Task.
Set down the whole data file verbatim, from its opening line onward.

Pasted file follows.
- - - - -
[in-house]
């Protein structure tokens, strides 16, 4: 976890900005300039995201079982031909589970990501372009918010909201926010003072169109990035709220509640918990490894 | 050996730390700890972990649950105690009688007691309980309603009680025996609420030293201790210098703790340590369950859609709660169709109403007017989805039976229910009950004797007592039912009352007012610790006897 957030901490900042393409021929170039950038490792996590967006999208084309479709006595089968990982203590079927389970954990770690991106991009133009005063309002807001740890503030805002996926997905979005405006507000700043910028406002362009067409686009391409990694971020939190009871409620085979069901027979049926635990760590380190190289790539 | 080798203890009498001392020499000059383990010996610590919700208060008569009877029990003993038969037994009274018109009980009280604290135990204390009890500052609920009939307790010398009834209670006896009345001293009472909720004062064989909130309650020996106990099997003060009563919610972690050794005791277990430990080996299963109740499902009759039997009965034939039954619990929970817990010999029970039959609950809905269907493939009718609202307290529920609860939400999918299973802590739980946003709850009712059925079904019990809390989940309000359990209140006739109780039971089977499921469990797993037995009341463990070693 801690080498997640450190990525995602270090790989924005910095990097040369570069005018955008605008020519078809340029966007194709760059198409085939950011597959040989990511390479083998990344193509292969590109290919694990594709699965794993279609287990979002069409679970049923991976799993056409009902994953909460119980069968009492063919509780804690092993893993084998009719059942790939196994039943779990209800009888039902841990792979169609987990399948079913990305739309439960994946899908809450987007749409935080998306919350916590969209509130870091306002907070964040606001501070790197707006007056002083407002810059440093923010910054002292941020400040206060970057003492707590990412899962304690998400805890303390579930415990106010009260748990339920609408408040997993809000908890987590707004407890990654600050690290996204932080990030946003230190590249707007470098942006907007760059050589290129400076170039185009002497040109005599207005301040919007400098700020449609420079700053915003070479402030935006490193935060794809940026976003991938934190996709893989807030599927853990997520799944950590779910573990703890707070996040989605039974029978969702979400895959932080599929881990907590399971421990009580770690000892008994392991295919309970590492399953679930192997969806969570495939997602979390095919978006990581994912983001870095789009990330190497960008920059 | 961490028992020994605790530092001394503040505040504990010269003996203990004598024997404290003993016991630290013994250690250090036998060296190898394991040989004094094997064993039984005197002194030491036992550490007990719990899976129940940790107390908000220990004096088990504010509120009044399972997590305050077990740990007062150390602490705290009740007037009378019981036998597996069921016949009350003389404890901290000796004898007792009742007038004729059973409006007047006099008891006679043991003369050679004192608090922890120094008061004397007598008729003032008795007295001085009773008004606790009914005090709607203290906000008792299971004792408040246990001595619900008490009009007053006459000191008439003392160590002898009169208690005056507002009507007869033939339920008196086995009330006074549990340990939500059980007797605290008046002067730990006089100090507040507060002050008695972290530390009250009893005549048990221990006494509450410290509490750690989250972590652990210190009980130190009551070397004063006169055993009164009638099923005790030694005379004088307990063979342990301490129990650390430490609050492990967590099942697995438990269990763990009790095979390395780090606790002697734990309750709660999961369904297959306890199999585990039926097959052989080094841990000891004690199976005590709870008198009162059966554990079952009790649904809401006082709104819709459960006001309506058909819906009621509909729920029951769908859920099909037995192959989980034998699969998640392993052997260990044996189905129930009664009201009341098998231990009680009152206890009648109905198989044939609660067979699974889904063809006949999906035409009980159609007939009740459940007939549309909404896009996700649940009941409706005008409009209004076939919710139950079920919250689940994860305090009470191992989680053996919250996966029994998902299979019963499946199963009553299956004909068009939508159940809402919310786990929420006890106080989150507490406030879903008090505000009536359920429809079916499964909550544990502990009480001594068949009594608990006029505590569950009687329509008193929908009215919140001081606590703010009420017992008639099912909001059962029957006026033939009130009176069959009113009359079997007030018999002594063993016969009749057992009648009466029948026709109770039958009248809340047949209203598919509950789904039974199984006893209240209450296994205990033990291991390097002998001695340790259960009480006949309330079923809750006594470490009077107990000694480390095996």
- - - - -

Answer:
[in-house]
């Protein structure tokens, strides 16, 4: 976890900005300039995201079982031909589970990501372009918010909201926010003072169109990035709220509640918990490894 | 050996730390700890972990649950105690009688007691309980309603009680025996609420030293201790210098703790340590369950859609709660169709109403007017989805039976229910009950004797007592039912009352007012610790006897 957030901490900042393409021929170039950038490792996590967006999208084309479709006595089968990982203590079927389970954990770690991106991009133009005063309002807001740890503030805002996926997905979005405006507000700043910028406002362009067409686009391409990694971020939190009871409620085979069901027979049926635990760590380190190289790539 | 080798203890009498001392020499000059383990010996610590919700208060008569009877029990003993038969037994009274018109009980009280604290135990204390009890500052609920009939307790010398009834209670006896009345001293009472909720004062064989909130309650020996106990099997003060009563919610972690050794005791277990430990080996299963109740499902009759039997009965034939039954619990929970817990010999029970039959609950809905269907493939009718609202307290529920609860939400999918299973802590739980946003709850009712059925079904019990809390989940309000359990209140006739109780039971089977499921469990797993037995009341463990070693 801690080498997640450190990525995602270090790989924005910095990097040369570069005018955008605008020519078809340029966007194709760059198409085939950011597959040989990511390479083998990344193509292969590109290919694990594709699965794993279609287990979002069409679970049923991976799993056409009902994953909460119980069968009492063919509780804690092993893993084998009719059942790939196994039943779990209800009888039902841990792979169609987990399948079913990305739309439960994946899908809450987007749409935080998306919350916590969209509130870091306002907070964040606001501070790197707006007056002083407002810059440093923010910054002292941020400040206060970057003492707590990412899962304690998400805890303390579930415990106010009260748990339920609408408040997993809000908890987590707004407890990654600050690290996204932080990030946003230190590249707007470098942006907007760059050589290129400076170039185009002497040109005599207005301040919007400098700020449609420079700053915003070479402030935006490193935060794809940026976003991938934190996709893989807030599927853990997520799944950590779910573990703890707070996040989605039974029978969702979400895959932080599929881990907590399971421990009580770690000892008994392991295919309970590492399953679930192997969806969570495939997602979390095919978006990581994912983001870095789009990330190497960008920059 | 961490028992020994605790530092001394503040505040504990010269003996203990004598024997404290003993016991630290013994250690250090036998060296190898394991040989004094094997064993039984005197002194030491036992550490007990719990899976129940940790107390908000220990004096088990504010509120009044399972997590305050077990740990007062150390602490705290009740007037009378019981036998597996069921016949009350003389404890901290000796004898007792009742007038004729059973409006007047006099008891006679043991003369050679004192608090922890120094008061004397007598008729003032008795007295001085009773008004606790009914005090709607203290906000008792299971004792408040246990001595619900008490009009007053006459000191008439003392160590002898009169208690005056507002009507007869033939339920008196086995009330006074549990340990939500059980007797605290008046002067730990006089100090507040507060002050008695972290530390009250009893005549048990221990006494509450410290509490750690989250972590652990210190009980130190009551070397004063006169055993009164009638099923005790030694005379004088307990063979342990301490129990650390430490609050492990967590099942697995438990269990763990009790095979390395780090606790002697734990309750709660999961369904297959306890199999585990039926097959052989080094841990000891004690199976005590709870008198009162059966554990079952009790649904809401006082709104819709459960006001309506058909819906009621509909729920029951769908859920099909037995192959989980034998699969998640392993052997260990044996189905129930009664009201009341098998231990009680009152206890009648109905198989044939609660067979699974889904063809006949999906035409009980159609007939009740459940007939549309909404896009996700649940009941409706005008409009209004076939919710139950079920919250689940994860305090009470191992989680053996919250996966029994998902299979019963499946199963009553299956004909068009939508159940809402919310786990929420006890106080989150507490406030879903008090505000009536359920429809079916499964909550544990502990009480001594068949009594608990006029505590569950009687329509008193929908009215919140001081606590703010009420017992008639099912909001059962029957006026033939009130009176069959009113009359079997007030018999002594063993016969009749057992009648009466029948026709109770039958009248809340047949209203598919509950789904039974199984006893209240209450296994205990033990291991390097002998001695340790259960009480006949309330079923809750006594470490009077107990000694480390095996």